In R (Tigere) v Secretary of State for Business, Innovation & Skills [2015] UKSC 57 the Supreme Court considered the issues of justification for interference with Convention rights and the use of "bright line" rules in public law when deciding that the “settlement” requirement for student loan applicants was incompatible with the European Convention on Human Rights, but left it open for the Secretary of State to devise a more carefully tailored criterion.

1. Key Points

  • The courts will treat a Secretary of State as primary-decision maker in instances involving the distribution of taxpayers' resources and will allow him a wide margin of discretion, particularly in circumstances where the decision maker has actively considered the rights of those who may be prejudiced by that decision. However, when enforcing rights which are afforded special protection, such as education, it is not necessarily only decisions made "manifestly without reasonable foundation" with which the court can intervene.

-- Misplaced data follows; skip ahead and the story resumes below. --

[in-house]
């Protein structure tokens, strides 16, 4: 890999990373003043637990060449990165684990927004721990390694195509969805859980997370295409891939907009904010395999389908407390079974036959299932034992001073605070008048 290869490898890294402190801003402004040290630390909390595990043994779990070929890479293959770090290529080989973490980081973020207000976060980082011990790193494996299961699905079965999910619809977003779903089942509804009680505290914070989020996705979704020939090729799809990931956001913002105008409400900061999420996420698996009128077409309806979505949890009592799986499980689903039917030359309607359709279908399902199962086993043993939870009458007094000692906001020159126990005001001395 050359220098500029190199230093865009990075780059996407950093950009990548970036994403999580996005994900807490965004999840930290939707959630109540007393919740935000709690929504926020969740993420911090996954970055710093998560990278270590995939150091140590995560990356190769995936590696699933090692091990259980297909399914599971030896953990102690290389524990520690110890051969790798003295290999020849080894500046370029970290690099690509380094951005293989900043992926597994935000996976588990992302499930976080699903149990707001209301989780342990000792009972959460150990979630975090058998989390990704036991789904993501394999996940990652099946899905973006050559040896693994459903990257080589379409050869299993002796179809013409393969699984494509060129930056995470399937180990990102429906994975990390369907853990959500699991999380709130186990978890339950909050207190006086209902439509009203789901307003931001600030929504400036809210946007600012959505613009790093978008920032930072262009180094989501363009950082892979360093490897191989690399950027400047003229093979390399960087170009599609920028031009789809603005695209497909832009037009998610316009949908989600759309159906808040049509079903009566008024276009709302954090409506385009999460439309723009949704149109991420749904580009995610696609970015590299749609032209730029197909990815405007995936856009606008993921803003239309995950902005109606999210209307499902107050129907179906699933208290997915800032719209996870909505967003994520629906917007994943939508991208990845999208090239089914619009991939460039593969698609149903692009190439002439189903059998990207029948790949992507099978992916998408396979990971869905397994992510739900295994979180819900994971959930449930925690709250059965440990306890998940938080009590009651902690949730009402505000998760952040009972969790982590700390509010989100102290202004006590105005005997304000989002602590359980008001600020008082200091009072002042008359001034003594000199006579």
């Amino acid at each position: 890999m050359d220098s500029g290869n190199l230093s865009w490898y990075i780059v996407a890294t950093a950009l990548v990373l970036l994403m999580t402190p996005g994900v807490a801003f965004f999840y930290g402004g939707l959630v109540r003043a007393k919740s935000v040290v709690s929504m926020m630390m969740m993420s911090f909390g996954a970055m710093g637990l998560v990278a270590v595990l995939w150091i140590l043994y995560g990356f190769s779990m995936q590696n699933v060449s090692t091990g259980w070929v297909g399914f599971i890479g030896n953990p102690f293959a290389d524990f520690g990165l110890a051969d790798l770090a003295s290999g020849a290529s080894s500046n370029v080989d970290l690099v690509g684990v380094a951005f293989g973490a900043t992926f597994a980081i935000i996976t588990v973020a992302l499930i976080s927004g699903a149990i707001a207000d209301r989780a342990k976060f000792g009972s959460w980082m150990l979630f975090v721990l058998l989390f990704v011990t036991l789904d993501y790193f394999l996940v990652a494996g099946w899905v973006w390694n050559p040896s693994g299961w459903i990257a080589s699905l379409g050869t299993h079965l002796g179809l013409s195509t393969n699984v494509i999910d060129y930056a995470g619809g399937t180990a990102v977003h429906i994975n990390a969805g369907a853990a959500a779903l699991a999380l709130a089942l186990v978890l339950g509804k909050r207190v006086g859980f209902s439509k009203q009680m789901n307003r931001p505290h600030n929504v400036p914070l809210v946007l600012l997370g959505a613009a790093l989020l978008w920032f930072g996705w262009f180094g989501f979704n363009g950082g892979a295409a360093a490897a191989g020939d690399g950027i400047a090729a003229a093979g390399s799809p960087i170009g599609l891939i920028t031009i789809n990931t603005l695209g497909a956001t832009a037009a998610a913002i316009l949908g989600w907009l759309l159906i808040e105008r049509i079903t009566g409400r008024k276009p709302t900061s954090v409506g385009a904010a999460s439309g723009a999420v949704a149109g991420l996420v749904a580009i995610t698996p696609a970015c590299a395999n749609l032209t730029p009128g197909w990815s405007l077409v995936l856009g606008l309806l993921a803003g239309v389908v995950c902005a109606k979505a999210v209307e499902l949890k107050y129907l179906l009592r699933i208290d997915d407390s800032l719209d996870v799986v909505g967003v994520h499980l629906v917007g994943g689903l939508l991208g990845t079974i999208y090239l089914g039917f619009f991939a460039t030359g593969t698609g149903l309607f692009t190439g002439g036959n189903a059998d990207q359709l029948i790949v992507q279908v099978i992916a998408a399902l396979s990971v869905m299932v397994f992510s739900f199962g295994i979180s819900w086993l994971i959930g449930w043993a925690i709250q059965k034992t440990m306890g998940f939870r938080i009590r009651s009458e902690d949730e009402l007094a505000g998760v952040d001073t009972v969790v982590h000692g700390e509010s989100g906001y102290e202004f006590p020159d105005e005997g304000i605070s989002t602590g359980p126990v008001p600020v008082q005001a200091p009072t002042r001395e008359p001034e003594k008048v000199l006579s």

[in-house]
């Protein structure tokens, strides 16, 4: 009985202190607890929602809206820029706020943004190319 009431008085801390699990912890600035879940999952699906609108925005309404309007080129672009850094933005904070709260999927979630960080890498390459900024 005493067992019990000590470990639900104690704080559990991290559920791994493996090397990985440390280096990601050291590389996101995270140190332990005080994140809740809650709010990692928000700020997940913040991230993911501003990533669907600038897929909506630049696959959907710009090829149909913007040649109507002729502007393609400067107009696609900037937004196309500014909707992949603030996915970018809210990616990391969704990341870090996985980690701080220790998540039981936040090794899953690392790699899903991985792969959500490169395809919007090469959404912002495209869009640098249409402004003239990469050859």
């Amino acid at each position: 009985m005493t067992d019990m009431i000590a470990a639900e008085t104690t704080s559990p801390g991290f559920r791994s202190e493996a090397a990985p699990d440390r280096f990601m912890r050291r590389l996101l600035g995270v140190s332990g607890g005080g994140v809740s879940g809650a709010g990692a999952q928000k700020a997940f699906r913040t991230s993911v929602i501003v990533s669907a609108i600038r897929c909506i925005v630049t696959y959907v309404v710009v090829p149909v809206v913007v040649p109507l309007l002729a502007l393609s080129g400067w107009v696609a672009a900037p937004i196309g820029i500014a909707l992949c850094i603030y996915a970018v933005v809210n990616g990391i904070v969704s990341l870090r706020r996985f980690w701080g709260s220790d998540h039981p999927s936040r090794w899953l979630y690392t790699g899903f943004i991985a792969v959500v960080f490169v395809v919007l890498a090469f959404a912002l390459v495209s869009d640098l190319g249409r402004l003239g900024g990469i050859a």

• “Bright line” rules can be justified in certain contexts, however, the particular rule chosen should be rationally connected to legitimate aims and be a proportionate way of achieving those aims. A fair balance must be struck between the effect on the person whose rights have been infringed and the interests of the community.

2. Background

The Claimant appealed against the Court of Appeal decision that the Education (Student Support) Regulations 2011 (the Regulations) were not incompatible with her rights under Article 14, which ensures that Convention rights are secured without discrimination, read with her right to education under Article 2 of Protocol 1 (A2P1). The Regulations require that, in order to qualify for a student loan, applicants must be: